Yard signs are popular campaign memorabilia—but yard signs do not vote. Volunteer for any candidate in virtually any race, and you will be hounded about yard signs. The candidate always wants to know what color they will be, where they will go, and how many can be placed along the highway. Yet yard signs are something that campaigns seem to do just for the sake of doing them; statistically they have an extremely low impact on changing minds, switching votes, or mobilizing the base.

By contrast, as much as many of us complain about automated pre-recorded messages from candidates—robo-calls—there is a reason campaigns, even in the age of advanced social networking, continue to do them: they work. Despite the anecdotal stories you hear about someone becoming angry at the flood of automated calls he has been receiving and pledging not to vote for that candidate out of spite … it does not happen. Ask yourself, if you truly believed in the message Ron Paul was proclaiming and thought he was the only hope for our country, would you really refuse to vote for him simply because of a few automated telephone calls? If so, then statistically you weren’t going to vote for him anyway. Such voters are negligible.

Some in the liberty movement dismiss old-fashioned direct-mail letters that include surveys and requests for contributions as either out of touch with the new way of doing things or simply as junk mail from groups that are out to make a quick buck. In reality, direct mail serves as a proven method to gauge what issues are important to an organization’s membership base. As far as fundraising goes, there is a reason groups send out physical mail asking for help to fund project proposals: it works. Every part of a direct mail letter is a scientific instrument used to provide the best product and service to the member of that organization.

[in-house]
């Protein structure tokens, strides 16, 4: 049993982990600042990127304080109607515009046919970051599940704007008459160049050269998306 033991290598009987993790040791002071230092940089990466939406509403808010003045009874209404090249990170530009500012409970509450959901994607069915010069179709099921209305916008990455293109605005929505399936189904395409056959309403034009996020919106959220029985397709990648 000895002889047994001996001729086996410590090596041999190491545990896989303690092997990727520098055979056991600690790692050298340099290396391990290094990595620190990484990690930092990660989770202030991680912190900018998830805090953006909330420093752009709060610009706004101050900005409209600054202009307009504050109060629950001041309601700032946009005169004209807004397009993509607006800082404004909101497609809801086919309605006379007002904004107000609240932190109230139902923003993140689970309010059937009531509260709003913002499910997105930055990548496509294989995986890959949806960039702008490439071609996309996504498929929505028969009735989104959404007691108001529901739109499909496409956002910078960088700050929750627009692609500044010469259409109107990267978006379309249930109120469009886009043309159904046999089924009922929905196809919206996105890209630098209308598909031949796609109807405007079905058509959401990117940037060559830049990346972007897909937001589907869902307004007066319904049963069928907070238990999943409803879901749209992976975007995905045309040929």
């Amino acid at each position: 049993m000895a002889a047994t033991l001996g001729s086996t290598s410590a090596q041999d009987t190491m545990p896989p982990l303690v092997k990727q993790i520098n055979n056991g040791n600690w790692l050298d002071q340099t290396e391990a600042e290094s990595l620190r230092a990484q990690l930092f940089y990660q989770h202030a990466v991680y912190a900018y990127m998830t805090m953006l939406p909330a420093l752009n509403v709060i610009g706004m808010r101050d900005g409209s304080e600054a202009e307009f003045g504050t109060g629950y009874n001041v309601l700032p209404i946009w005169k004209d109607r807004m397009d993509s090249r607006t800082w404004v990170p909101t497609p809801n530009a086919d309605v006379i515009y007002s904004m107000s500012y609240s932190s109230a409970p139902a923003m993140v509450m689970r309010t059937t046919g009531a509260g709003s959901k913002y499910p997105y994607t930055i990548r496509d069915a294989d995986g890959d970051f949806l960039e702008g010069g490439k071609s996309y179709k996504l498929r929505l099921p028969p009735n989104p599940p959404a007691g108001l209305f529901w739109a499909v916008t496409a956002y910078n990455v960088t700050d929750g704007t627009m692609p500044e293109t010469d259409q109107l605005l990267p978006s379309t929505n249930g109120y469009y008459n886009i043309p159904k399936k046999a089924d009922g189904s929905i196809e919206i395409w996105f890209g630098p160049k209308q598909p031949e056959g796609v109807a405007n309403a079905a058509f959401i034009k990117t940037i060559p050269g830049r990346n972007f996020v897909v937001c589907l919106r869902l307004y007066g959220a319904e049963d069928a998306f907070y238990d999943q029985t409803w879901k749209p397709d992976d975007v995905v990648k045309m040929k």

Direct mail should not turn off the advocates of liberty but instead bring them into a world where they too can learn what works and what doesn’t when it comes to recruiting for a cause or spreading a message. There is a reason most direct-mail letters are printed in courier font. It is because most donors to political organizations are over 70 years old, and the font reminds many of them of a typewriter. It gives them a tactile connection to an organization with which they feel philosophical sympathy.

What is effective and what is easy are often two completely different things. The most effective way of changing minds and recruiting new voters or members is the tactic so many of us shy away from—door-to-door recruitment. Political operatives, campaign workers, and volunteers all agree when asked what the best technique is to influence voters: knocking on their doors, handing them a piece of literature, and talking with them. Despite right-wing jeers about Barack Obama’s label as a “community organizer, the ability to sort and mobilize a community is the most basic and most effective way to win in politics.   

A successful movement breaks down its locality as specifically as possible in order to appoint outgoing organizers who are a good match for their areas. In the realm of political campaigns, the selection of “precinct captains” is made to ensure that those in charge have a friendly face and a strong tie to the community. In today’s world, we could live almost our entire lives without ever leaving our house. Delivery services, tele-commuting, and Netflix have made it theoretically possible never to need to engage another person in meaningful conversation. Yet despite all of our modern conveniences, deep down people long for individual connections.